Saturday February 23, 2019

Beware! Tobacco, Poor Diet, and Mental Disorders are Leading Causes of Poor Health and you may be at Risk too!

According to a new study, deaths from noncommunicable, or chronic, diseases such as cardiovascular disease and diabetes have caused 72 percent of all deaths worldwide

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poor health
A heavyset man rests on a bench in Jackson, Miss. (VOA)

London, September 15, 2017 : Heart disease and tobacco ranked with conflict and violence among the world’s leading cause of poor health and the biggest killers in 2016, while poor diets and mental disorders caused people the greatest poor health, a large international study has found.

The Global Burden of Disease (GBD) study, published in The Lancet medical journal, found that while life expectancy is increasing, so too are the years people live in poor health. The proportion of life spent being ill is higher in poor countries than in wealthy ones.

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“Death is a powerful motivator, both for individuals and for countries, to address diseases that have been killing us at high rates. But we’ve been much less motivated to address issues leading to illnesses,” said Christopher Murray, director of the Institute for Health Metrics and Evaluation (IHME) at the University of Washington, which led the study.

He said a “triad of troubles” — obesity, conflict and mental illness — is emerging as a “stubborn and persistent barrier to active and vigorous lifestyles.”

Diet critical

The IHME-led study, involving more than 2,500 researchers in about 130 countries, found that in 2016, poor diet was associated with nearly one in five deaths worldwide. Tobacco smoking killed 7.1 million people.

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Diets low in whole grains, fruit, nuts and seeds, fish oils and high in salt were the most common risk factors, contributing to cases of obesity, high blood pressure, high blood sugar and high cholesterol.

The study found that deaths from firearms, conflict and terrorism have increased globally, and that noncommunicable, or chronic, diseases such as cardiovascular disease and diabetes caused 72 percent of all deaths worldwide.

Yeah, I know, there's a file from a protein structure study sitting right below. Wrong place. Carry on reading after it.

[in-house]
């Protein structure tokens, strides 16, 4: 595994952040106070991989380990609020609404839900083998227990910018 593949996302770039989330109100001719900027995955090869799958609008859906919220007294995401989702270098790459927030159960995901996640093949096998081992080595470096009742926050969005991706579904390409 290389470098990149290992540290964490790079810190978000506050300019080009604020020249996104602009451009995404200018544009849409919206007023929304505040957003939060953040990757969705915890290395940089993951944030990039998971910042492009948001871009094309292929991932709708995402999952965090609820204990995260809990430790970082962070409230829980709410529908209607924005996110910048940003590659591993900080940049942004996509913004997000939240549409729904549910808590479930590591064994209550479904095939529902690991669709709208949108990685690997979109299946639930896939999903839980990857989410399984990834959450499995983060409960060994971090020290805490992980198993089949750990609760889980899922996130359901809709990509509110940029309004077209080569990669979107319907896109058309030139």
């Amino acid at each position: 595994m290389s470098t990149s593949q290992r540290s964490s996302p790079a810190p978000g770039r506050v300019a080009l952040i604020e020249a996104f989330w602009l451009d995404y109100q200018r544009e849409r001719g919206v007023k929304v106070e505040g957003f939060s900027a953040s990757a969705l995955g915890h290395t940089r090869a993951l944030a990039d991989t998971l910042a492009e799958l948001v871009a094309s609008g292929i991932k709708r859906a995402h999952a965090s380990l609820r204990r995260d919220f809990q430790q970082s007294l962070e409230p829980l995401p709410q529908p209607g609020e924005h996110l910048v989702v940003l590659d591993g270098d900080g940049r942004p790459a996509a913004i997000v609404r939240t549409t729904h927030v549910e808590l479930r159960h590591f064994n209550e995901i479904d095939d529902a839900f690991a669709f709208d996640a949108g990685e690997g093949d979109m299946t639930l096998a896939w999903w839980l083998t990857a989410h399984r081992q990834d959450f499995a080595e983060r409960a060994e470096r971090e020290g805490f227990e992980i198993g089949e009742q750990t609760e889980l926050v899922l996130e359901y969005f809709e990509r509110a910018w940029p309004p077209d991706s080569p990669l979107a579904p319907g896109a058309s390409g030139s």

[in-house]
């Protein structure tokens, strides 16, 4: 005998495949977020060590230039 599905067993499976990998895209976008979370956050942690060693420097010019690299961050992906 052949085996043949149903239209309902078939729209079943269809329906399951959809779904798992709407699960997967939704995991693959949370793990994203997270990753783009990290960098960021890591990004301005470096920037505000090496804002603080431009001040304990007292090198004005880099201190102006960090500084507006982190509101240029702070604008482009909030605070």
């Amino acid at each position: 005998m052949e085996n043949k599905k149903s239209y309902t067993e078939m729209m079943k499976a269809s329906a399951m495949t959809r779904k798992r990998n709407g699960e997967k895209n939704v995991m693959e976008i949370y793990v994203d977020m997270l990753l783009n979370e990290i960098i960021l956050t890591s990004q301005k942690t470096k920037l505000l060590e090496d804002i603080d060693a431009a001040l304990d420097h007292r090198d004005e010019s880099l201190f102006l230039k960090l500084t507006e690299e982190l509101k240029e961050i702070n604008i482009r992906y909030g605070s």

Heart disease was the leading cause of premature death in most regions and killed 9.48 million people globally in 2016.

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Mental illness was found to take a heavy toll on individuals and societies, with 1.1 billion people living with psychological or psychiatric disorders and substance abuse problems in 2016.

Major depressive disorders ranked in the top 10 causes of ill health in all but four countries worldwide.

The GBD is funded by the Bill & Melinda Gates Foundation global health charity and gives data estimates on 330 diseases, causes of death and injuries in 195 countries and territories. (VOA)

 

 

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Eating Nuts May Keep Diabetes At Bay

Nuts can keep diabetics' heart healthy

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Walnuts fight anxiety, and help you sleep better. Pixabay
Eating a handful of nuts daily, particularly tree nuts, may reduce the risk of cardiovascular disease among people with Type-2 diabetes, associated with an increased risk for high cholesterol, heart disease and stroke, say researchers, including one of Indian origin.
Tree nuts such as walnuts, almonds, Brazil nuts, cashews, pistachios, pecans, macadamias, hazelnuts and pine nuts were strongly associated with reduced risk of coronary events, cardiac death and total mortality compared with peanuts.
The results showed that eating even a small amount of nuts had an effect.
While the exact biological mechanisms of nuts on heart health are unclear, researchers noted that nuts appear to improve blood sugar control, blood pressure, metabolism of fats, inflammation and blood vessel wall function.
“Cardiovascular disease is the leading cause of death and a major cause of heart attacks, strokes and disability for people living with Type-2 diabetes,” said Prakash Deedwania, Professor at the University of California-San Francisco.
Eat Walnuts to Ward off Diabetes Risk
Eat Walnuts to Ward off Diabetes Risk. Pixabay
“Efforts to understand the link between the two conditions are important to prevent cardiovascular complications of Type-2 diabetes and help people make informed choices about their health,” Deedwania added.
In this study, reported in the Circulation Research journal, the team used data from 16,217 men and women before and after they were diagnosed with Type-2 diabetes.
People who increased their intake of nuts after being diagnosed with diabetes had an 11 per cent lower risk of cardiovascular disease, a 15 per cent lower risk of coronary heart disease, a 25 per cent lower risk of cardiovascular disease death, and a 27 per cent lower risk of all-cause premature death.
Each additional serving per week of total nuts was associated with a three per cent lower risk of heart disease and six per cent lower risk of heart disease death.
Adding more nuts to one’s diets proved beneficial probably at any age or stage.
“It seems never too late to improve diet and lifestyle after diagnosis among individuals with Type-2 diabetes,” the researchers said. (IANS)